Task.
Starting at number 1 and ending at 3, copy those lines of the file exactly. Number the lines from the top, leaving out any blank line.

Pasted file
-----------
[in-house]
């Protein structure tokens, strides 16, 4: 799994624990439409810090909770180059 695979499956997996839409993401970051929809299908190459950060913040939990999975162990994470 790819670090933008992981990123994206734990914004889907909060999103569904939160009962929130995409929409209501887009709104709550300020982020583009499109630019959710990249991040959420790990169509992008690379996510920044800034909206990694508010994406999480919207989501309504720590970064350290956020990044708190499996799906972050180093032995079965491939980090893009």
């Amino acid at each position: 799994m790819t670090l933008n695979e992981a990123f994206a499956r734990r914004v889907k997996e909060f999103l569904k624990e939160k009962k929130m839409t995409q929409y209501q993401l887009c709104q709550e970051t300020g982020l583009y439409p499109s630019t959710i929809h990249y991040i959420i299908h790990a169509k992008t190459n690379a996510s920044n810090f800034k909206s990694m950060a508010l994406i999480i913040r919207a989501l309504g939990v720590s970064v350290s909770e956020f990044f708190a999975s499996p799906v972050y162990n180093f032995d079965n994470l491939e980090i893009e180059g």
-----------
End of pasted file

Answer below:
[in-house]
């Protein structure tokens, strides 16, 4: 799994624990439409810090909770180059 695979499956997996839409993401970051929809299908190459950060913040939990999975162990994470 790819670090933008992981990123994206734990914004889907909060999103569904939160009962929130995409929409209501887009709104709550300020982020583009499109630019959710990249991040959420790990169509992008690379996510920044800034909206990694508010994406999480919207989501309504720590970064350290956020990044708190499996799906972050180093032995079965491939980090893009």
């Amino acid at each position: 799994m790819t670090l933008n695979e992981a990123f994206a499956r734990r914004v889907k997996e909060f999103l569904k624990e939160k009962k929130m839409t995409q929409y209501q993401l887009c709104q709550e970051t300020g982020l583009y439409p499109s630019t959710i929809h990249y991040i959420i299908h790990a169509k992008t190459n690379a996510s920044n810090f800034k909206s990694m950060a508010l994406i999480i913040r919207a989501l309504g939990v720590s970064v350290s909770e956020f990044f708190a999975s499996p799906v972050y162990n180093f032995d079965n994470l491939e980090i893009e180059g």